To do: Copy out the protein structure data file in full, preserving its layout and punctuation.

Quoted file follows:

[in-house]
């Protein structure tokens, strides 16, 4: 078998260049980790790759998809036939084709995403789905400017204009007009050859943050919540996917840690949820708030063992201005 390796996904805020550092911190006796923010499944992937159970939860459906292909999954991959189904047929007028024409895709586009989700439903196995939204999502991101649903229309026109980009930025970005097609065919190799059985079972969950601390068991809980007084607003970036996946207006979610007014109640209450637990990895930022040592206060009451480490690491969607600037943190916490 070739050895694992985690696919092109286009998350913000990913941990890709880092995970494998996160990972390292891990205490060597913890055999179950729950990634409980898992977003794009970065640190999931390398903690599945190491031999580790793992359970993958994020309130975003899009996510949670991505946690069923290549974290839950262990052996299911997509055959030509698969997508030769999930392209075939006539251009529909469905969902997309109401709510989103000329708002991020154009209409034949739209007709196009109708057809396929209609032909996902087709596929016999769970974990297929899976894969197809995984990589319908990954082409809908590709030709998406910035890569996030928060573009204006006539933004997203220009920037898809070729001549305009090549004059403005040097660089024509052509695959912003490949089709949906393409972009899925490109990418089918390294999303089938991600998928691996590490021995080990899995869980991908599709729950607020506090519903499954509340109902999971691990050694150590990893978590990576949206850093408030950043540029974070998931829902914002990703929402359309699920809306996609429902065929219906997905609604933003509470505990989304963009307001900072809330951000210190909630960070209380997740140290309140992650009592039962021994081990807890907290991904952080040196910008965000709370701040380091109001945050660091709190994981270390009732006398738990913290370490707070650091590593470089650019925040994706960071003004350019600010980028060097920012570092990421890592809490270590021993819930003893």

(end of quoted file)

[in-house]
């Protein structure tokens, strides 16, 4: 078998260049980790790759998809036939084709995403789905400017204009007009050859943050919540996917840690949820708030063992201005 390796996904805020550092911190006796923010499944992937159970939860459906292909999954991959189904047929007028024409895709586009989700439903196995939204999502991101649903229309026109980009930025970005097609065919190799059985079972969950601390068991809980007084607003970036996946207006979610007014109640209450637990990895930022040592206060009451480490690491969607600037943190916490 070739050895694992985690696919092109286009998350913000990913941990890709880092995970494998996160990972390292891990205490060597913890055999179950729950990634409980898992977003794009970065640190999931390398903690599945190491031999580790793992359970993958994020309130975003899009996510949670991505946690069923290549974290839950262990052996299911997509055959030509698969997508030769999930392209075939006539251009529909469905969902997309109401709510989103000329708002991020154009209409034949739209007709196009109708057809396929209609032909996902087709596929016999769970974990297929899976894969197809995984990589319908990954082409809908590709030709998406910035890569996030928060573009204006006539933004997203220009920037898809070729001549305009090549004059403005040097660089024509052509695959912003490949089709949906393409972009899925490109990418089918390294999303089938991600998928691996590490021995080990899995869980991908599709729950607020506090519903499954509340109902999971691990050694150590990893978590990576949206850093408030950043540029974070998931829902914002990703929402359309699920809306996609429902065929219906997905609604933003509470505990989304963009307001900072809330951000210190909630960070209380997740140290309140992650009592039962021994081990807890907290991904952080040196910008965000709370701040380091109001945050660091709190994981270390009732006398738990913290370490707070650091590593470089650019925040994706960071003004350019600010980028060097920012570092990421890592809490270590021993819930003893």